When you plan your holiday to Petra, make sure you plan multiple days for exploration as the site is huge and very intriguing.
Jebel Harun’s summit (1270m) is the highest in the Petra region. Few are those who make it up there, but those who do get blown away.
Probably, one of the best descriptions for the route to Jebel Harun was written by Edward Lear in 1858:
“Every step opened our fresh interest and beauty in the wild scenery, immense chasms, and vast views over strange boundless desert unfolded themselves at each turn of the winding path up the steep mountain;…the slow advance chills with a feeling of strange solitude the intruder into the loneliness of this bygone world.” –Edward Lear, en route to Jebel Harun. April 13 1858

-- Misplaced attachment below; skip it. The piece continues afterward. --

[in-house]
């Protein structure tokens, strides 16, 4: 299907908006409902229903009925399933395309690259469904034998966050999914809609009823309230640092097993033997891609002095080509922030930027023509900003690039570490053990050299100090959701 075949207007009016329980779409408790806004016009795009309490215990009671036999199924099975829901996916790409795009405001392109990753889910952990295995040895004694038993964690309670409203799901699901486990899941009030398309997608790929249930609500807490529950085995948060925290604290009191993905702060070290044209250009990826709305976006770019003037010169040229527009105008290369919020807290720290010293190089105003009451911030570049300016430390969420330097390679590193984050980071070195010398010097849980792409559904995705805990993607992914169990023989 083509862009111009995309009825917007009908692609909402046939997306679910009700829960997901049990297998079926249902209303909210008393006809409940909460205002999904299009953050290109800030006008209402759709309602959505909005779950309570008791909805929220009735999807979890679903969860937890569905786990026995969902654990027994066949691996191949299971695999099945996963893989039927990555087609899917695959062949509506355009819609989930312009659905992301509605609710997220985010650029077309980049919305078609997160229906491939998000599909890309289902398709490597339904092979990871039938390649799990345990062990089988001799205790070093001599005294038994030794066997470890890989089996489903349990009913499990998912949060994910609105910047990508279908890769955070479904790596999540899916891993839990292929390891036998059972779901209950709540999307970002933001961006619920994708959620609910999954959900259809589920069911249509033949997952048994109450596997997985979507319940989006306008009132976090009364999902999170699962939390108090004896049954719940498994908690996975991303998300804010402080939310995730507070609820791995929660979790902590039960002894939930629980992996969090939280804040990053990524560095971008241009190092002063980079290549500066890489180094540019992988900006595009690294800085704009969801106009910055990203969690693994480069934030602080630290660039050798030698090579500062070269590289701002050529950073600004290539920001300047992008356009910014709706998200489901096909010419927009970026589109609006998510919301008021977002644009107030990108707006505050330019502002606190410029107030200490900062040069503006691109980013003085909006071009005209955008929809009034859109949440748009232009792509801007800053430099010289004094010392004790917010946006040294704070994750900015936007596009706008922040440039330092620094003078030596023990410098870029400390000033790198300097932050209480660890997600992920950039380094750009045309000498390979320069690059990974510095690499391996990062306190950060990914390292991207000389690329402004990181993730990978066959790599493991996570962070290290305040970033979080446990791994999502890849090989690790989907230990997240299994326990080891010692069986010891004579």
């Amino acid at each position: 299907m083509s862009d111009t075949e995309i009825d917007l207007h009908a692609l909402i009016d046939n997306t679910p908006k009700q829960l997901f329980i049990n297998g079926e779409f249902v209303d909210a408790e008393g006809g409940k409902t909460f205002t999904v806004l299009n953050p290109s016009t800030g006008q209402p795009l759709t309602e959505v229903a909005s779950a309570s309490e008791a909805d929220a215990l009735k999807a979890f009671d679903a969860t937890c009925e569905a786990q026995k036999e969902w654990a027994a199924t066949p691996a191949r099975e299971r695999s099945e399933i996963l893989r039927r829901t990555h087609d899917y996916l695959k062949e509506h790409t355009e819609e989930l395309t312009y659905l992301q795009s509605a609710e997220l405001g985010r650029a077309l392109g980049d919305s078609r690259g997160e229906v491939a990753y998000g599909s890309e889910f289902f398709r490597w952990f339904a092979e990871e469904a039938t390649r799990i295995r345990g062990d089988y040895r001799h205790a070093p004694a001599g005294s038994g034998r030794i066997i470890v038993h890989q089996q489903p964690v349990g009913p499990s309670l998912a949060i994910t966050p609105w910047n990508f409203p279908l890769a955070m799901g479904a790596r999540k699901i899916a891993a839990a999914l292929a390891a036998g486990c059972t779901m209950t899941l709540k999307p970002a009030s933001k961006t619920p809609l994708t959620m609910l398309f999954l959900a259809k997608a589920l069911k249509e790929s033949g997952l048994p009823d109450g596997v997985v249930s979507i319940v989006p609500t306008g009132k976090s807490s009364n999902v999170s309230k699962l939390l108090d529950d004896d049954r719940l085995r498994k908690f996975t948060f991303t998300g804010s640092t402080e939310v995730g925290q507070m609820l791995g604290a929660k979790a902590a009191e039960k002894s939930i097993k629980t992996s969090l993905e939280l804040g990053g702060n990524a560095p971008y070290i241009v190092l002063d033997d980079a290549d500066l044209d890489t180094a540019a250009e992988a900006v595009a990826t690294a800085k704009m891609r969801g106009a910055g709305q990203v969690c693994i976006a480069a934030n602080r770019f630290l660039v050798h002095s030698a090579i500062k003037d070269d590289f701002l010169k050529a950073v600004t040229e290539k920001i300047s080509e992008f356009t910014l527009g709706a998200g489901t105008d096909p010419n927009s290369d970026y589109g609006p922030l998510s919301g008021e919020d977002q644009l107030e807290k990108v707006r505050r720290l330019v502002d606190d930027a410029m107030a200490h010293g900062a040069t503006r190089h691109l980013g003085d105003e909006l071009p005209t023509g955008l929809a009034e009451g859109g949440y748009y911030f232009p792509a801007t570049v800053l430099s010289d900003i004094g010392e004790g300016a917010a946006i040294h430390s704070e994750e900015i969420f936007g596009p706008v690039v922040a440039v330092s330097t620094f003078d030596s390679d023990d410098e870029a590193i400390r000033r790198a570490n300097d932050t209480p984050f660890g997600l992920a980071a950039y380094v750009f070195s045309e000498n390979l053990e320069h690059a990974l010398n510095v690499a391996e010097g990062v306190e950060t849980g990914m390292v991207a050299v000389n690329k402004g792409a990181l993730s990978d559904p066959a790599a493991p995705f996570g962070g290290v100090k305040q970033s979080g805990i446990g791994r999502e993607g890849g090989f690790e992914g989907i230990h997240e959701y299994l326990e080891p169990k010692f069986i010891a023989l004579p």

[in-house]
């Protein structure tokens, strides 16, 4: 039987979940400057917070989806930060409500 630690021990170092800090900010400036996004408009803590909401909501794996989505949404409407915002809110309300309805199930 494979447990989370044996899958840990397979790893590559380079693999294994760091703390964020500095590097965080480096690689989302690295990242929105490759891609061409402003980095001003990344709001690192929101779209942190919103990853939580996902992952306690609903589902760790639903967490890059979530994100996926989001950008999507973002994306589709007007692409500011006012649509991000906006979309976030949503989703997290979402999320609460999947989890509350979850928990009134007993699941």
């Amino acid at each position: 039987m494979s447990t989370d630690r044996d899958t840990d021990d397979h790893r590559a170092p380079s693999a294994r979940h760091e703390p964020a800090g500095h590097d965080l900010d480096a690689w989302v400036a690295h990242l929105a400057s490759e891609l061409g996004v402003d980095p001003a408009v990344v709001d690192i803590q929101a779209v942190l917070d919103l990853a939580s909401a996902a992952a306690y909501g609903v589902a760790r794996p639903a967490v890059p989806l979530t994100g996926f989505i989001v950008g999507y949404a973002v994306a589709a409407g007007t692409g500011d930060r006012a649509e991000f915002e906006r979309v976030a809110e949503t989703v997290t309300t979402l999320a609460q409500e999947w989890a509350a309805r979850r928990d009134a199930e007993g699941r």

Here’s some helpful logistical information if you ever plan to make this trip:
Enter Petra through the Siq, enjoy the magnificent Treasury monument and walk down towards the basin. Follow the track past the Roman Theater area and Pharaoh’s Column descending into Wadi Ras Suleiman and on towards the Snake Monument before curving back above it to a plateau near the Djinn Block. From here you continue your trek zigzaging paths and widing through cliffs to reach the summit of Jebel Haroun (Mount Aaron). The views here are legendary. The burial site of Moses’ brother Aaron is located on top. There is a little white mosque and shrine here and a very ancient tomb with Hebraic inscriptions.
From the Djinn Block the trek to the summit is approximately 7km rising 370m and takes 2.5 to 3 hours and same time to descend. So make sure you make your entrance to Petra early morning (the site opens at 6AM) as this whole experience will take a full day.
Photos by Matthew Teller